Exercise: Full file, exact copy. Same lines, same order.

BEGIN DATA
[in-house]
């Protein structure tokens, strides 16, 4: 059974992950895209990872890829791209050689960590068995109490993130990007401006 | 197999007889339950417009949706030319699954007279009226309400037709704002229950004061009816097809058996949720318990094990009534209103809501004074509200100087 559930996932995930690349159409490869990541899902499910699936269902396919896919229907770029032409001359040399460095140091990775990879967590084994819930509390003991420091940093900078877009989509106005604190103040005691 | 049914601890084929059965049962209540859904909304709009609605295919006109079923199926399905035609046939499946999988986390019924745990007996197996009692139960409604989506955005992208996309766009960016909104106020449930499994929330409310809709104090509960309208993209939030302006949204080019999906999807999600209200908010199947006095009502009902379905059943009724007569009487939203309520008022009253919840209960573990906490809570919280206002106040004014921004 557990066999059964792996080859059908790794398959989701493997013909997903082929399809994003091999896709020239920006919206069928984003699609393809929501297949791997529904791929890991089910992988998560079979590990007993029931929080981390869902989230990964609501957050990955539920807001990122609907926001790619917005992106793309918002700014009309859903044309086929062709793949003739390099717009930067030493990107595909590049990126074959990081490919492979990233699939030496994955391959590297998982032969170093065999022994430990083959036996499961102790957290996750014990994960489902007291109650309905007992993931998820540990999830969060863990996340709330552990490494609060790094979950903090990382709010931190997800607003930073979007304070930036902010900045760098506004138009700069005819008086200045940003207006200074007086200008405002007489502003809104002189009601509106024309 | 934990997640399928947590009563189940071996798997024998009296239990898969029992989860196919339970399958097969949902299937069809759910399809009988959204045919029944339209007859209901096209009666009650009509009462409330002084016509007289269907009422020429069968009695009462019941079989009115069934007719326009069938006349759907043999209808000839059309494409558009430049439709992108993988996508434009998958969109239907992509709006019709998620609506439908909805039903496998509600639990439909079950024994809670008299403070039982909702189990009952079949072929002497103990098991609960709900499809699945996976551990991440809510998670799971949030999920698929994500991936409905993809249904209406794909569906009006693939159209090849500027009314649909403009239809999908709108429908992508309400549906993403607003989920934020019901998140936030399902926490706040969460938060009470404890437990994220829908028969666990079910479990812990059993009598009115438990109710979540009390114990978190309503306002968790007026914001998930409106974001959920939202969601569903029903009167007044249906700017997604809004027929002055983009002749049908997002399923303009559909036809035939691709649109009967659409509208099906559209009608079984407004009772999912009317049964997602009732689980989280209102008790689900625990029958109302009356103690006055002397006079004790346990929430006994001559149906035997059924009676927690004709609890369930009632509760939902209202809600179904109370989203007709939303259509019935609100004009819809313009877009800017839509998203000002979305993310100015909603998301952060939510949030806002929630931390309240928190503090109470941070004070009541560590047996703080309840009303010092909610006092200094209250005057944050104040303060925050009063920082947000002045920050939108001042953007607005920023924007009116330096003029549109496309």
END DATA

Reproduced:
[in-house]
């Protein structure tokens, strides 16, 4: 059974992950895209990872890829791209050689960590068995109490993130990007401006 | 197999007889339950417009949706030319699954007279009226309400037709704002229950004061009816097809058996949720318990094990009534209103809501004074509200100087 559930996932995930690349159409490869990541899902499910699936269902396919896919229907770029032409001359040399460095140091990775990879967590084994819930509390003991420091940093900078877009989509106005604190103040005691 | 049914601890084929059965049962209540859904909304709009609605295919006109079923199926399905035609046939499946999988986390019924745990007996197996009692139960409604989506955005992208996309766009960016909104106020449930499994929330409310809709104090509960309208993209939030302006949204080019999906999807999600209200908010199947006095009502009902379905059943009724007569009487939203309520008022009253919840209960573990906490809570919280206002106040004014921004 557990066999059964792996080859059908790794398959989701493997013909997903082929399809994003091999896709020239920006919206069928984003699609393809929501297949791997529904791929890991089910992988998560079979590990007993029931929080981390869902989230990964609501957050990955539920807001990122609907926001790619917005992106793309918002700014009309859903044309086929062709793949003739390099717009930067030493990107595909590049990126074959990081490919492979990233699939030496994955391959590297998982032969170093065999022994430990083959036996499961102790957290996750014990994960489902007291109650309905007992993931998820540990999830969060863990996340709330552990490494609060790094979950903090990382709010931190997800607003930073979007304070930036902010900045760098506004138009700069005819008086200045940003207006200074007086200008405002007489502003809104002189009601509106024309 | 934990997640399928947590009563189940071996798997024998009296239990898969029992989860196919339970399958097969949902299937069809759910399809009988959204045919029944339209007859209901096209009666009650009509009462409330002084016509007289269907009422020429069968009695009462019941079989009115069934007719326009069938006349759907043999209808000839059309494409558009430049439709992108993988996508434009998958969109239907992509709006019709998620609506439908909805039903496998509600639990439909079950024994809670008299403070039982909702189990009952079949072929002497103990098991609960709900499809699945996976551990991440809510998670799971949030999920698929994500991936409905993809249904209406794909569906009006693939159209090849500027009314649909403009239809999908709108429908992508309400549906993403607003989920934020019901998140936030399902926490706040969460938060009470404890437990994220829908028969666990079910479990812990059993009598009115438990109710979540009390114990978190309503306002968790007026914001998930409106974001959920939202969601569903029903009167007044249906700017997604809004027929002055983009002749049908997002399923303009559909036809035939691709649109009967659409509208099906559209009608079984407004009772999912009317049964997602009732689980989280209102008790689900625990029958109302009356103690006055002397006079004790346990929430006994001559149906035997059924009676927690004709609890369930009632509760939902209202809600179904109370989203007709939303259509019935609100004009819809313009877009800017839509998203000002979305993310100015909603998301952060939510949030806002929630931390309240928190503090109470941070004070009541560590047996703080309840009303010092909610006092200094209250005057944050104040303060925050009063920082947000002045920050939108001042953007607005920023924007009116330096003029549109496309």